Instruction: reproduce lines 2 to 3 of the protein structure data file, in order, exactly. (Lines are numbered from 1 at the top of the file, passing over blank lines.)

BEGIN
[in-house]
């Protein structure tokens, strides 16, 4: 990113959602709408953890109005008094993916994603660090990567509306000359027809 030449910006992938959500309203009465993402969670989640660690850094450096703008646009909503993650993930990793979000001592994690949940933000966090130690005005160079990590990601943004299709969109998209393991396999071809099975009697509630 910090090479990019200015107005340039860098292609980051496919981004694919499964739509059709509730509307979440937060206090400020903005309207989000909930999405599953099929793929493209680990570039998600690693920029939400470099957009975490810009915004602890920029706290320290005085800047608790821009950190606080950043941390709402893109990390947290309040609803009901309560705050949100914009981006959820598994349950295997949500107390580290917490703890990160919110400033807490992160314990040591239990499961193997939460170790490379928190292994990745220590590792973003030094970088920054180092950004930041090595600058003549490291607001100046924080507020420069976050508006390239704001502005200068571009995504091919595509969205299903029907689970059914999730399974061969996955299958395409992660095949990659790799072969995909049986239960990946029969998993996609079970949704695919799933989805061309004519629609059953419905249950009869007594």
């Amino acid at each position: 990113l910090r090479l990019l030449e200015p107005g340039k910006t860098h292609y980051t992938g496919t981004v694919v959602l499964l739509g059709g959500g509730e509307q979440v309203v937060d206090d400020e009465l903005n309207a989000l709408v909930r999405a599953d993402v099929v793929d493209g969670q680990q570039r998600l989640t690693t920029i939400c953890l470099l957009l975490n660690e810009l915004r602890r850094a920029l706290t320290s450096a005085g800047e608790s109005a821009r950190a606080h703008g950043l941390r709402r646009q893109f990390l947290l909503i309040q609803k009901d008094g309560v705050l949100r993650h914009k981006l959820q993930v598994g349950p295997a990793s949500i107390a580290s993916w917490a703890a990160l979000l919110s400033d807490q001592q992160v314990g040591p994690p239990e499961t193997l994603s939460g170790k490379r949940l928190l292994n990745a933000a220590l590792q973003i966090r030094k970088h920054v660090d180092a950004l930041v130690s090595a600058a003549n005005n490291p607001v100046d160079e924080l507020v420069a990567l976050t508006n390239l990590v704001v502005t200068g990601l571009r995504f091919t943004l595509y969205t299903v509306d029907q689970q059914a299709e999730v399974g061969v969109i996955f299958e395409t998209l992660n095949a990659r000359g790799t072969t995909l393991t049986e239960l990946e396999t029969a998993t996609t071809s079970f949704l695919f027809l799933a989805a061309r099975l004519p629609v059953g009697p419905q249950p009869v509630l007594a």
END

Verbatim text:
């Protein structure tokens, strides 16, 4: 990113959602709408953890109005008094993916994603660090990567509306000359027809 030449910006992938959500309203009465993402969670989640660690850094450096703008646009909503993650993930990793979000001592994690949940933000966090130690005005160079990590990601943004299709969109998209393991396999071809099975009697509630 910090090479990019200015107005340039860098292609980051496919981004694919499964739509059709509730509307979440937060206090400020903005309207989000909930999405599953099929793929493209680990570039998600690693920029939400470099957009975490810009915004602890920029706290320290005085800047608790821009950190606080950043941390709402893109990390947290309040609803009901309560705050949100914009981006959820598994349950295997949500107390580290917490703890990160919110400033807490992160314990040591239990499961193997939460170790490379928190292994990745220590590792973003030094970088920054180092950004930041090595600058003549490291607001100046924080507020420069976050508006390239704001502005200068571009995504091919595509969205299903029907689970059914999730399974061969996955299958395409992660095949990659790799072969995909049986239960990946029969998993996609079970949704695919799933989805061309004519629609059953419905249950009869007594």
């Amino acid at each position: 990113l910090r090479l990019l030449e200015p107005g340039k910006t860098h292609y980051t992938g496919t981004v694919v959602l499964l739509g059709g959500g509730e509307q979440v309203v937060d206090d400020e009465l903005n309207a989000l709408v909930r999405a599953d993402v099929v793929d493209g969670q680990q570039r998600l989640t690693t920029i939400c953890l470099l957009l975490n660690e810009l915004r602890r850094a920029l706290t320290s450096a005085g800047e608790s109005a821009r950190a606080h703008g950043l941390r709402r646009q893109f990390l947290l909503i309040q609803k009901d008094g309560v705050l949100r993650h914009k981006l959820q993930v598994g349950p295997a990793s949500i107390a580290s993916w917490a703890a990160l979000l919110s400033d807490q001592q992160v314990g040591p994690p239990e499961t193997l994603s939460g170790k490379r949940l928190l292994n990745a933000a220590l590792q973003i966090r030094k970088h920054v660090d180092a950004l930041v130690s090595a600058a003549n005005n490291p607001v100046d160079e924080l507020v420069a990567l976050t508006n390239l990590v704001v502005t200068g990601l571009r995504f091919t943004l595509y969205t299903v509306d029907q689970q059914a299709e999730v399974g061969v969109i996955f299958e395409t998209l992660n095949a990659r000359g790799t072969t995909l393991t049986e239960l990946e396999t029969a998993t996609t071809s079970f949704l695919f027809l799933a989805a061309r099975l004519p629609v059953g009697p419905q249950p009869v509630l007594a």